News / Africa

Who Are the Anti-Balaka of the CAR?

Who Are the Anti-Balaka of CAR?i
X
February 18, 2014 6:58 PM
Authorities in the Central African Republic have declared war on the anti-balaka. The militia are accused of carrying out horrific attacks against Muslim civilians that have forced tens of thousands to flee the county in the past month. VOA's Anne Look has this report.
Anne Look
Authorities in the Central African Republic (CAR) have declared war on the anti-balaka. The militia are accused of carrying out horrific attacks against Muslim civilians that have forced tens of thousands to flee the county in the past month.
 
Bands of young men - some armed with everything from machetes and homemade firearms to military-grade equipment - continue to roam the country. They call themselves the anti-balaka.
 
They are accused of slaughtering Muslim civilians as revenge for atrocities committed by the Muslim Seleka rebel coalition during its nine months in power.
 
Many say they came to the capital, Bangui, to fight Seleka in December and force out the government of Seleka leader, Michel Djotodia.
 
But international troops in CAR say they are "outlaws" as the movement devolved into looting and mob violence.
 
Some anti-balaka turned to setting up roadblocks on country roads - teenagers brandishing weapons and extorting money.
 
French and African troops are responding with force to disarm them.  Mediation could prove difficult. This loose federation of militia groups has several leaders claiming to speak on its behalf.  
 
Some say continued insecurity here is the work of "uncontrolled elements" and "fake anti-balaka."
 
Joachim Kokate represented the anti-balaka at a regional summit in January.
 
"It is the time for justice. We just need to target those organizing theft, looting and extrajudicial killings. They should be sought out, arrested and turned over to the authorities and they will answer for their acts," said Kokate.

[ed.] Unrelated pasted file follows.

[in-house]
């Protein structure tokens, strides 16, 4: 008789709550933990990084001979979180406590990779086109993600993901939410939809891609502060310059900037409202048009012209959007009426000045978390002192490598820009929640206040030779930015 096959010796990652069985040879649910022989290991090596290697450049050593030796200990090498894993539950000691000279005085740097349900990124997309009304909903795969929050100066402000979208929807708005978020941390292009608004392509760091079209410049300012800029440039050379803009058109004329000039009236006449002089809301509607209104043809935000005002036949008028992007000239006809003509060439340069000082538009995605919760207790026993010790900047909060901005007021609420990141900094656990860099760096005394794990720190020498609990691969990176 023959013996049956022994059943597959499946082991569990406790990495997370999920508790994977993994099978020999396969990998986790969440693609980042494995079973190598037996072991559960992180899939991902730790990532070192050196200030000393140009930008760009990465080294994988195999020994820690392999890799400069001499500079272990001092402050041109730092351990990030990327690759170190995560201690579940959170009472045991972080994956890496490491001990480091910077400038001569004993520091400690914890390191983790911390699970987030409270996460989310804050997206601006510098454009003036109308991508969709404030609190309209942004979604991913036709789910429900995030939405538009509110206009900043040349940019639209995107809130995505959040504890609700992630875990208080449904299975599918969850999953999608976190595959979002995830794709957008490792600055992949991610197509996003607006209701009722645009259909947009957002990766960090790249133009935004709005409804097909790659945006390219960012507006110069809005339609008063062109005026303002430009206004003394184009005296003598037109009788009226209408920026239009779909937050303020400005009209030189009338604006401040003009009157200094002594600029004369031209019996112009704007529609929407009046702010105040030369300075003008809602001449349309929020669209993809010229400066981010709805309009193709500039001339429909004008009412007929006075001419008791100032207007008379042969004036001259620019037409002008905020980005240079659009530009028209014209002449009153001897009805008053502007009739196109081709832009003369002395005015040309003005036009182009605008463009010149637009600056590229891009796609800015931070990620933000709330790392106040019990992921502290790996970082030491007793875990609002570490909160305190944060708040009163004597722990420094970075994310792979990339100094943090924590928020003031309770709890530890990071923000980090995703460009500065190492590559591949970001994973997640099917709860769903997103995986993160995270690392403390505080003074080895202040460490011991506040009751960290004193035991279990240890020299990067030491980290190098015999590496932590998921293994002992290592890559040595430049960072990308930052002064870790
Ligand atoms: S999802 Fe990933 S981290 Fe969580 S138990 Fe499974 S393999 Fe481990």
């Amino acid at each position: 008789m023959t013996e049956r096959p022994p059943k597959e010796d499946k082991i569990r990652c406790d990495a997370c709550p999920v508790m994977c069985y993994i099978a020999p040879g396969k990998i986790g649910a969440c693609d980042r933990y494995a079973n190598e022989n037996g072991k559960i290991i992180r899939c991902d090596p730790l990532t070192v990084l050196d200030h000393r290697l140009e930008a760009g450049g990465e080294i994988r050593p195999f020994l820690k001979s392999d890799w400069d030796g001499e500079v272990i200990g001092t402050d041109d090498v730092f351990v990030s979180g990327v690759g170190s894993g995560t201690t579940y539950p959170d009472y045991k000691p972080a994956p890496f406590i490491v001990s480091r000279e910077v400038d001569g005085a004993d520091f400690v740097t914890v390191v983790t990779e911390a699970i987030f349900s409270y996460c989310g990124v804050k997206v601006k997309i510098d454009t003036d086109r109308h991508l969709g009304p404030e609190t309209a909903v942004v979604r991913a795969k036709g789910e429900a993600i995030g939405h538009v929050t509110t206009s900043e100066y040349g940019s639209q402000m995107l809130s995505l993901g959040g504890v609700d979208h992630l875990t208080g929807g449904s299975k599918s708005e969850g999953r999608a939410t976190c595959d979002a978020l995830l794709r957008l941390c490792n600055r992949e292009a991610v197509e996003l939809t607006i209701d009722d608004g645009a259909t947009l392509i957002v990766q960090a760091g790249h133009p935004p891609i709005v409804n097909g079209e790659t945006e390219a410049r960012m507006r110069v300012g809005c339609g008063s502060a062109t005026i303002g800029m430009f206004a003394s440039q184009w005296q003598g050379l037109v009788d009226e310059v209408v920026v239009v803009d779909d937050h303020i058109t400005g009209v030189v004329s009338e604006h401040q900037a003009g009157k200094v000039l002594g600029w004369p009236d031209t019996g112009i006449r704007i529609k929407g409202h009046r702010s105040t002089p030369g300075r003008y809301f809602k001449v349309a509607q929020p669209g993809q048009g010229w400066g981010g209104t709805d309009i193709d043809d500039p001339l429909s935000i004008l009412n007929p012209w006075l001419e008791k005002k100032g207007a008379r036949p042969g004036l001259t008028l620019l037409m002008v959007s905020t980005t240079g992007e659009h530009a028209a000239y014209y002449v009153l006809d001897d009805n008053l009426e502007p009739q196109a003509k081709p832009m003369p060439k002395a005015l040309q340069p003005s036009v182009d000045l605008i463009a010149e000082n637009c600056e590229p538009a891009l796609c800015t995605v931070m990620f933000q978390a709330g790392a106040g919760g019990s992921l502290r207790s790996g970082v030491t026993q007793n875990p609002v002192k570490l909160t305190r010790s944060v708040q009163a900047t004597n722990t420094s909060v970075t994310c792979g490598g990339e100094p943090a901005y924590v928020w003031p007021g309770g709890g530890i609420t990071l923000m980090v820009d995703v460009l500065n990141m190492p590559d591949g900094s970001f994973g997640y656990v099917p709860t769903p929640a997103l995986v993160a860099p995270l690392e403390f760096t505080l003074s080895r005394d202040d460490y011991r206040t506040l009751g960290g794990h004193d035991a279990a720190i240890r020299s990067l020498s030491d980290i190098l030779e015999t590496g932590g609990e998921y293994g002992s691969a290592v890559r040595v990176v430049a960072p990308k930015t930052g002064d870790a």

Many anti-balaka tell VOA they want the same treatment Seleka rebels are getting. They want to be barracked, paid, fed and given the chance to join the national army as part of disarmament.
 
Some anti-balaka see themselves as liberators of the country.
 
The militia are recognizable by the talisman they wear.
 
In Bangui, anti-balaka member Emotion Namsio, points to the small wrapped pouches on necklaces that hang like thick garland around a fellow member's neck.
 
"See this, a Kalashinkov bullet," he said, "you could fire on him and it wouldn't go through. You could stab him and it wouldn't go through. And there are others. Grenades can't hurt us."
 
The conflict here has increasingly been cast as sectarian.
 
But the anti-balaka - made up of both animists and Christians - insist their mission is patriotic, not religious.
 
Their leaders say the anti-balaka number in the tens of thousands.
 
The movement has its roots in self-defense militias that have been around, primarily in the west, since the 1990s. They were locals' response to general lawlessness and state indifference.
 
Those militias were joined by ex-military loyal to former president Francois Bozize after he was ousted by Seleka last March.
 
French and African Union troops continue to recover large caches of weapons and munitions from the militia and have made some arrests.

You May Like

US States Where Women Work for Free

Women earn less than men in all 50 states More

Video Seoul Sponsors Korean Unification Fair

At a recent even in Seoul, border communities promoted benefits of increased cooperation and North Korean defectors shared stories of life since the war More

Video VOA EXCLUSIVE: Iraq President Vows Fight to Death Against IS

In wide-ranging interview, Fuad Masum describes new type of fight that will take time to win More

Featured Videos

Your JavaScript is turned off or you have an old version of Adobe's Flash Player. Get the latest Flash player.
Forced to Return Home, Afghan Refugees Face Increased Hardshipi
X
Ayesha Tanzeem
May 28, 2015 6:48 PM
Undocumented refugees returning to Afghanistan from Pakistan have no jobs, no support system, and no home return to, and international aid agencies say they and the government are overwhelmed and under-resourced. Ayesha Tanzeem has more from Kabul.
Video

Video Forced to Return Home, Afghan Refugees Face Increased Hardship